TransCanada Corp. said over the weekend that it will work with the U.S. State Department to do "whatever is necessary" to help in securing the construction of its Keystone XL pipeline.
In a statement, the company said that it "acknowledges and respects the discussion that has occurred in Washington in recent weeks as members of Congress have thoughtfully debated the role Keystone XL will play in meeting U.S. energy independence needs and creating jobs, all with a long-term respect for the environment."
On Saturday, the U.S. Senate voted to approve a spending bill and an extension of a payroll-tax cut. It also included a provision requiring President Barack Obama to decide within 60 days whether to move forward with TransCanada's Keystone XL crude-oil pipeline. Democrats cautioned the accelerated decision didn't mean the expanded pipeline, which would travel from Canada to Texas, would be built. Still, Senate Republicans cheered its inclusion in the bill.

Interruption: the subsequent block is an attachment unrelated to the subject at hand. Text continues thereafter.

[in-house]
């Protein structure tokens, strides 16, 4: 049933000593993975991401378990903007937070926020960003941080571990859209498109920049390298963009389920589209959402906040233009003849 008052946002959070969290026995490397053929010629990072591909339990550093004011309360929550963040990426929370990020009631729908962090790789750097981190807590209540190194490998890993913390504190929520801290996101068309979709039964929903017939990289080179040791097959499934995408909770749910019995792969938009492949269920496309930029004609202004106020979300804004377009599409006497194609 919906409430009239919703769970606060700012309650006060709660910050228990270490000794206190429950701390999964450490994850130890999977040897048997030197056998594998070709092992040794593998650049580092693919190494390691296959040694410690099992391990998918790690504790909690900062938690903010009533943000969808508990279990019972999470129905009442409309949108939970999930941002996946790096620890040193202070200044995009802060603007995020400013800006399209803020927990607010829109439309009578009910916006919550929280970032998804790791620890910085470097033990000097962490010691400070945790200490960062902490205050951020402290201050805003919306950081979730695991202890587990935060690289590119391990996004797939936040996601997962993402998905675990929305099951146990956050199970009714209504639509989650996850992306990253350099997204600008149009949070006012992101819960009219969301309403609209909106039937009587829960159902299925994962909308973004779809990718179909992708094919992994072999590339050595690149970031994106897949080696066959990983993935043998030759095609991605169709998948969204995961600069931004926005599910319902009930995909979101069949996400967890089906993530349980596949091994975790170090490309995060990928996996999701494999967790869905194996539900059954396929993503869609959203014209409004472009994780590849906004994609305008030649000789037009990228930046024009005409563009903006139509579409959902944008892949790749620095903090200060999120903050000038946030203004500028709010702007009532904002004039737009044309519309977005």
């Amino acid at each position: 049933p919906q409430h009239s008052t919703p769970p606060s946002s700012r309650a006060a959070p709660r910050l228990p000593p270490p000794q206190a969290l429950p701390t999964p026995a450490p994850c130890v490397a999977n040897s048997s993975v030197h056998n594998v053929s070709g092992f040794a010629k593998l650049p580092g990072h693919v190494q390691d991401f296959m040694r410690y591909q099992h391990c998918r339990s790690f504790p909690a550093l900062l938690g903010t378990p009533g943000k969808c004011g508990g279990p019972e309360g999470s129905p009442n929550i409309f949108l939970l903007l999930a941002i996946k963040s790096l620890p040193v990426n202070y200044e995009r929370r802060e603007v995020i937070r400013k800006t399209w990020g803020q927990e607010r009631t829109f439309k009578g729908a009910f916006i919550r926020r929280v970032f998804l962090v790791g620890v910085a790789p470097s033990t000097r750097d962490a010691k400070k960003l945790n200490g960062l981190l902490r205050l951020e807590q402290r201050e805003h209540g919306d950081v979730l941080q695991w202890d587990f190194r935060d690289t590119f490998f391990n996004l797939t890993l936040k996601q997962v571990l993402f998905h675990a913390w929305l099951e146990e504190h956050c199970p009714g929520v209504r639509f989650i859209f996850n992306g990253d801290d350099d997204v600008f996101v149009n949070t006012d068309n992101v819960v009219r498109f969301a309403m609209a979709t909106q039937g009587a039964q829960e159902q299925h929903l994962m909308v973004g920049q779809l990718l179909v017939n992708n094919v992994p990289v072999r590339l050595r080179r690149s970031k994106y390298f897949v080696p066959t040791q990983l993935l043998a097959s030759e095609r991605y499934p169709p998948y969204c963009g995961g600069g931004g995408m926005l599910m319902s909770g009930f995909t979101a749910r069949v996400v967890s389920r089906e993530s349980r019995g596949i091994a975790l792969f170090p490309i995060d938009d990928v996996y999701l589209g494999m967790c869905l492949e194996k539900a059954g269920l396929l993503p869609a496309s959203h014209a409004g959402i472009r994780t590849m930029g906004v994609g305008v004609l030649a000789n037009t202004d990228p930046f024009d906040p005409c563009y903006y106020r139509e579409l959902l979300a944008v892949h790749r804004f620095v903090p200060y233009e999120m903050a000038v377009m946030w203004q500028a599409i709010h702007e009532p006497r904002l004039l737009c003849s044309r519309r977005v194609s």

TransCanada said Saturday's vote in the U.S. Senate "would have some bearing on the ultimate timeline for a decision on approval of the project. TransCanada will work with the Department of State to do whatever is necessary if the bill is ultimately passed and the 60-day timeframe, as outlined in the legislation, comes into effect."
"We look forward to learning in the coming days how this latest development will affect the ultimate approval process for our project," said TransCanada President and Chief Executive Russ Girling.
According to TransCanada, "Keystone XL has the capacity to deliver 830,000 barrels of oil per day to U.S. refineries in Cushing, Oklahoma and the Gulf of Mexico. Up to 25 percent of that capacity has been provided for the delivery of U.S. domestic oil from the Bakken fields in Montana and North Dakota and oil from Cushing. Long-term, binding contracts for more than 150,000 barrels per day from the Bakken fields and Cushing have already been signed."
The 1,600-mile-long pipeline would run through seven states, the company noted.